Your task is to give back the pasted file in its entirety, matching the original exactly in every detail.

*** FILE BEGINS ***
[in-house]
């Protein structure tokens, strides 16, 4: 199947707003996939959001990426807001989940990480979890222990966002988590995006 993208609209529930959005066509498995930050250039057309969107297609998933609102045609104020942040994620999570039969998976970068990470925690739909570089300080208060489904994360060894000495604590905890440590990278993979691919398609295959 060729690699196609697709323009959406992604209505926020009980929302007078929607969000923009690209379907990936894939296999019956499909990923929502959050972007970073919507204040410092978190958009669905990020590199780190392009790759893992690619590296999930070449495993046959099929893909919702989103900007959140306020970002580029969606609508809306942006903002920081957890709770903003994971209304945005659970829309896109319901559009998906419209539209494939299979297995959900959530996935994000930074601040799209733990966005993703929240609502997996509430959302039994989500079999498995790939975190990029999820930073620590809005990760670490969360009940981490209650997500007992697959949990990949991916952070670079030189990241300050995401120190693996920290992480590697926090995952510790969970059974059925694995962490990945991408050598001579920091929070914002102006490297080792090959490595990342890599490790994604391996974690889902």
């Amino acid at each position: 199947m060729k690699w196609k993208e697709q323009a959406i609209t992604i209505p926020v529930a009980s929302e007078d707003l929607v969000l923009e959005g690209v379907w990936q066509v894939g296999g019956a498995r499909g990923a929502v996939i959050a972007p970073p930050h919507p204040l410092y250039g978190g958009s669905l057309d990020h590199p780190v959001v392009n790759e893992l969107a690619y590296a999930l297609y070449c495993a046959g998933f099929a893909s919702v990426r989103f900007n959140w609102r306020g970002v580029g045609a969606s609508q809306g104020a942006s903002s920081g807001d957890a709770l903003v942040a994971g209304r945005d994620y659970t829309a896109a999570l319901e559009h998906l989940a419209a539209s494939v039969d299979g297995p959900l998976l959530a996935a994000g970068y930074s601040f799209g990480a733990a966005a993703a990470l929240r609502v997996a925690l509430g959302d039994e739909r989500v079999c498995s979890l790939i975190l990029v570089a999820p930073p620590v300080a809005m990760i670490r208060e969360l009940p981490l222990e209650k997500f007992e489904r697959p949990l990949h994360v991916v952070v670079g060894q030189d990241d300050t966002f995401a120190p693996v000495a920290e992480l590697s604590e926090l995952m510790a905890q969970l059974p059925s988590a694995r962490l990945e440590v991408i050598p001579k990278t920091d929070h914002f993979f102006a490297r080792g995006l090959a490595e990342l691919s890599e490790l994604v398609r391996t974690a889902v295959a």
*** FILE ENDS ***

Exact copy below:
[in-house]
């Protein structure tokens, strides 16, 4: 199947707003996939959001990426807001989940990480979890222990966002988590995006 993208609209529930959005066509498995930050250039057309969107297609998933609102045609104020942040994620999570039969998976970068990470925690739909570089300080208060489904994360060894000495604590905890440590990278993979691919398609295959 060729690699196609697709323009959406992604209505926020009980929302007078929607969000923009690209379907990936894939296999019956499909990923929502959050972007970073919507204040410092978190958009669905990020590199780190392009790759893992690619590296999930070449495993046959099929893909919702989103900007959140306020970002580029969606609508809306942006903002920081957890709770903003994971209304945005659970829309896109319901559009998906419209539209494939299979297995959900959530996935994000930074601040799209733990966005993703929240609502997996509430959302039994989500079999498995790939975190990029999820930073620590809005990760670490969360009940981490209650997500007992697959949990990949991916952070670079030189990241300050995401120190693996920290992480590697926090995952510790969970059974059925694995962490990945991408050598001579920091929070914002102006490297080792090959490595990342890599490790994604391996974690889902």
């Amino acid at each position: 199947m060729k690699w196609k993208e697709q323009a959406i609209t992604i209505p926020v529930a009980s929302e007078d707003l929607v969000l923009e959005g690209v379907w990936q066509v894939g296999g019956a498995r499909g990923a929502v996939i959050a972007p970073p930050h919507p204040l410092y250039g978190g958009s669905l057309d990020h590199p780190v959001v392009n790759e893992l969107a690619y590296a999930l297609y070449c495993a046959g998933f099929a893909s919702v990426r989103f900007n959140w609102r306020g970002v580029g045609a969606s609508q809306g104020a942006s903002s920081g807001d957890a709770l903003v942040a994971g209304r945005d994620y659970t829309a896109a999570l319901e559009h998906l989940a419209a539209s494939v039969d299979g297995p959900l998976l959530a996935a994000g970068y930074s601040f799209g990480a733990a966005a993703a990470l929240r609502v997996a925690l509430g959302d039994e739909r989500v079999c498995s979890l790939i975190l990029v570089a999820p930073p620590v300080a809005m990760i670490r208060e969360l009940p981490l222990e209650k997500f007992e489904r697959p949990l990949h994360v991916v952070v670079g060894q030189d990241d300050t966002f995401a120190p693996v000495a920290e992480l590697s604590e926090l995952m510790a905890q969970l059974p059925s988590a694995r962490l990945e440590v991408i050598p001579k990278t920091d929070h914002f993979f102006a490297r080792g995006l090959a490595e990342l691919s890599e490790l994604v398609r391996t974690a889902v295959a």